GLM analyses revealed a main effect of Aggression exposure on subjective aggression (F 2,58 = 28.31; p = .000) when sober. Subjective ratings across groups were higher after aggression exposure compared to before (Fig. 2). There was no effect of Group or interaction with Aggression exposure when sober.
Fig. 2

Mean (SE) subjective aggressive ratings (upper panel), testosterone concentrations (middle panel), cortisol concentrations (lower panel) before and after aggression exposure for each group and treatment condition. PLA placebo, ALC alcohol, THC cannabis

There was no main difference in aggressive responses between groups during the PSAP when sober (Fig. 3). Escape response rates did differ across the 3 groups during sobriety (F 2,53 = 4.17; p = .021). Simple contrast revealed a difference in escape response rates between the control group and alcohol group (p = .006), but not between the cannabis group and controls (p = .189). Escape response rates in the alcohol group was lower compared to controls. A summary of mean (SE) monetary, aggressive, and escape rates is given in Supplementary Table 3.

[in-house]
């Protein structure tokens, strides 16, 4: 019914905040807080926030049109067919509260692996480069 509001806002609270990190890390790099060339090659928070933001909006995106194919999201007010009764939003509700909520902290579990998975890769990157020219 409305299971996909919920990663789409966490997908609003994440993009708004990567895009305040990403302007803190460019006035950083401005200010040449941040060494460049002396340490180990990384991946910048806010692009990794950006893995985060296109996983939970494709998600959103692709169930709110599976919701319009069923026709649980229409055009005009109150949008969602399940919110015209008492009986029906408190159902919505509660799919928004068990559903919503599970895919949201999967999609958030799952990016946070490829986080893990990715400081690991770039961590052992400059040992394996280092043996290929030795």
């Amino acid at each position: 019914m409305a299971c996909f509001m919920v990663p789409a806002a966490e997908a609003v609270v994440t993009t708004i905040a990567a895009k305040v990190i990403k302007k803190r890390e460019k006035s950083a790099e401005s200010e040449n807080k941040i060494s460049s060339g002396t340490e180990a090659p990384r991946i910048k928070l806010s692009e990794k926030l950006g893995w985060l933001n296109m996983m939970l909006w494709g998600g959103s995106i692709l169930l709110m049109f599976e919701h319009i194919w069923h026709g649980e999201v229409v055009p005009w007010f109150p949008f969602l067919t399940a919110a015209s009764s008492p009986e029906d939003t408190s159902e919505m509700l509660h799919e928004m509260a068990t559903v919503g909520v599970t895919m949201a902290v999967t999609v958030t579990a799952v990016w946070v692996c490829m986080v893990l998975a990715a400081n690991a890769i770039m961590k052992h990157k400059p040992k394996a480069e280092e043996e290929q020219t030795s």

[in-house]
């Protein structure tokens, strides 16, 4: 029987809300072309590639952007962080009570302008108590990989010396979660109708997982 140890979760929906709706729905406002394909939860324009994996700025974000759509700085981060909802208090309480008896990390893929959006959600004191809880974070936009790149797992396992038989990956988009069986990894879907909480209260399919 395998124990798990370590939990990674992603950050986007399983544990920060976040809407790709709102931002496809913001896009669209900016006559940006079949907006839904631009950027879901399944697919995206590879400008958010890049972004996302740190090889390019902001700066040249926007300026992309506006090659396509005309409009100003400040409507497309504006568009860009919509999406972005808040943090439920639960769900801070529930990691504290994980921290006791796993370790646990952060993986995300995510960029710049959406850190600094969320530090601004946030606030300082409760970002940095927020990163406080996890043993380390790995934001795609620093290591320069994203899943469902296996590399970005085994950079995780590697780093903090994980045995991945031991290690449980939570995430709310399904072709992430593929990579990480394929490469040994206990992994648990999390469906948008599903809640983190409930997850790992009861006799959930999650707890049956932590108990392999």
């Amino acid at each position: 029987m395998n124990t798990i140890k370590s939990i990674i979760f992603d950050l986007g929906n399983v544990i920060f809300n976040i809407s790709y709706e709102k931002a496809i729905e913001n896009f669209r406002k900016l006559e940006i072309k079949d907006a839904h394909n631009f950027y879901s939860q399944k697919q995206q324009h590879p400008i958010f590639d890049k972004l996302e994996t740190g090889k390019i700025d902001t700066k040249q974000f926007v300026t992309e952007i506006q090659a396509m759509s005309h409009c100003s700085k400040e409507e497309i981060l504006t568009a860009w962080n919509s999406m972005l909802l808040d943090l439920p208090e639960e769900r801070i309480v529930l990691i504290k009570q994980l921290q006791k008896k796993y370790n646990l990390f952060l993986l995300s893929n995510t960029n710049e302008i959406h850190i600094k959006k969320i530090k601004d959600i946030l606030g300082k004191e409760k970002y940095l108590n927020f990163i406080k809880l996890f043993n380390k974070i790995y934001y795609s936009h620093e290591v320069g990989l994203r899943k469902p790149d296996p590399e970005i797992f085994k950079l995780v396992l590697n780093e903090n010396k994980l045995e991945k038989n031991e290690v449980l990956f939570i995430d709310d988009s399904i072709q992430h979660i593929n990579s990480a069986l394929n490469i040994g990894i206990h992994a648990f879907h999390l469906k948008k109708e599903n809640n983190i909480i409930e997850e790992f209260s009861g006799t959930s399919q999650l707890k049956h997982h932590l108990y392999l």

Fig. 3

Mean (SE) number of aggressive responses in the point-subtraction aggression paradigm for each group and treatment condition. The number of aggressive responses (B) was equal to 10 button presses. PLA placebo, ALC alcohol, THC cannabis

Mean D-scores (SE) during the SC-IAT were negative and did not differ between groups when sober (i.e., alcohol (−0.124 (.07)), cannabis (−0.118(.04)), controls (−0.195(.07))).